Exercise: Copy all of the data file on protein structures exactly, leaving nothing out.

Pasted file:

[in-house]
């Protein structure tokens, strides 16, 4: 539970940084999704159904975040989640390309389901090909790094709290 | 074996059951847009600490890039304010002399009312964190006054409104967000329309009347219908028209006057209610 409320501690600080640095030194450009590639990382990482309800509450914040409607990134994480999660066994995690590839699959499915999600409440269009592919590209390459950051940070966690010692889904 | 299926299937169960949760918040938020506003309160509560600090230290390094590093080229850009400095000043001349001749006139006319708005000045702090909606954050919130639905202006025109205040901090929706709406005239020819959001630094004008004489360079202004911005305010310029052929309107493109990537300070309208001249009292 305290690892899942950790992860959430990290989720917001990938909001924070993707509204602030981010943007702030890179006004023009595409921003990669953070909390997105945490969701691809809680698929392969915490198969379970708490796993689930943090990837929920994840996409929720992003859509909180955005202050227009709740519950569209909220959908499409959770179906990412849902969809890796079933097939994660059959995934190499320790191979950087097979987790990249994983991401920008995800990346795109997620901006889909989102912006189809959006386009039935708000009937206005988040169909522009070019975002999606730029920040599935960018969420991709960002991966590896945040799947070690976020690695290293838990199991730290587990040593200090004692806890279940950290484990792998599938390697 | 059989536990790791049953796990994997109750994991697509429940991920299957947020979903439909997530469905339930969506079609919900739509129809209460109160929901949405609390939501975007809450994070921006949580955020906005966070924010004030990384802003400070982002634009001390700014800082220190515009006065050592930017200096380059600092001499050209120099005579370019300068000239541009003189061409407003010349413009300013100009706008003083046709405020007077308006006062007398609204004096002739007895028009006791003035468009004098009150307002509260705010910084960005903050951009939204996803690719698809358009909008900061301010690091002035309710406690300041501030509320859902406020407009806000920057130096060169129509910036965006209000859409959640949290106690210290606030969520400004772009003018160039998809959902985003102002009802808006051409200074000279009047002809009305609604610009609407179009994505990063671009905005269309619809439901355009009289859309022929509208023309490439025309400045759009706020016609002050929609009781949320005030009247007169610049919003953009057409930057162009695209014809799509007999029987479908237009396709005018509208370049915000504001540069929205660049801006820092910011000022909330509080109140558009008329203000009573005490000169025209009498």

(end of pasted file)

[in-house]
């Protein structure tokens, strides 16, 4: 539970940084999704159904975040989640390309389901090909790094709290 | 074996059951847009600490890039304010002399009312964190006054409104967000329309009347219908028209006057209610 409320501690600080640095030194450009590639990382990482309800509450914040409607990134994480999660066994995690590839699959499915999600409440269009592919590209390459950051940070966690010692889904 | 299926299937169960949760918040938020506003309160509560600090230290390094590093080229850009400095000043001349001749006139006319708005000045702090909606954050919130639905202006025109205040901090929706709406005239020819959001630094004008004489360079202004911005305010310029052929309107493109990537300070309208001249009292 305290690892899942950790992860959430990290989720917001990938909001924070993707509204602030981010943007702030890179006004023009595409921003990669953070909390997105945490969701691809809680698929392969915490198969379970708490796993689930943090990837929920994840996409929720992003859509909180955005202050227009709740519950569209909220959908499409959770179906990412849902969809890796079933097939994660059959995934190499320790191979950087097979987790990249994983991401920008995800990346795109997620901006889909989102912006189809959006386009039935708000009937206005988040169909522009070019975002999606730029920040599935960018969420991709960002991966590896945040799947070690976020690695290293838990199991730290587990040593200090004692806890279940950290484990792998599938390697 | 059989536990790791049953796990994997109750994991697509429940991920299957947020979903439909997530469905339930969506079609919900739509129809209460109160929901949405609390939501975007809450994070921006949580955020906005966070924010004030990384802003400070982002634009001390700014800082220190515009006065050592930017200096380059600092001499050209120099005579370019300068000239541009003189061409407003010349413009300013100009706008003083046709405020007077308006006062007398609204004096002739007895028009006791003035468009004098009150307002509260705010910084960005903050951009939204996803690719698809358009909008900061301010690091002035309710406690300041501030509320859902406020407009806000920057130096060169129509910036965006209000859409959640949290106690210290606030969520400004772009003018160039998809959902985003102002009802808006051409200074000279009047002809009305609604610009609407179009994505990063671009905005269309619809439901355009009289859309022929509208023309490439025309400045759009706020016609002050929609009781949320005030009247007169610049919003953009057409930057162009695209014809799509007999029987479908237009396709005018509208370049915000504001540069929205660049801006820092910011000022909330509080109140558009008329203000009573005490000169025209009498």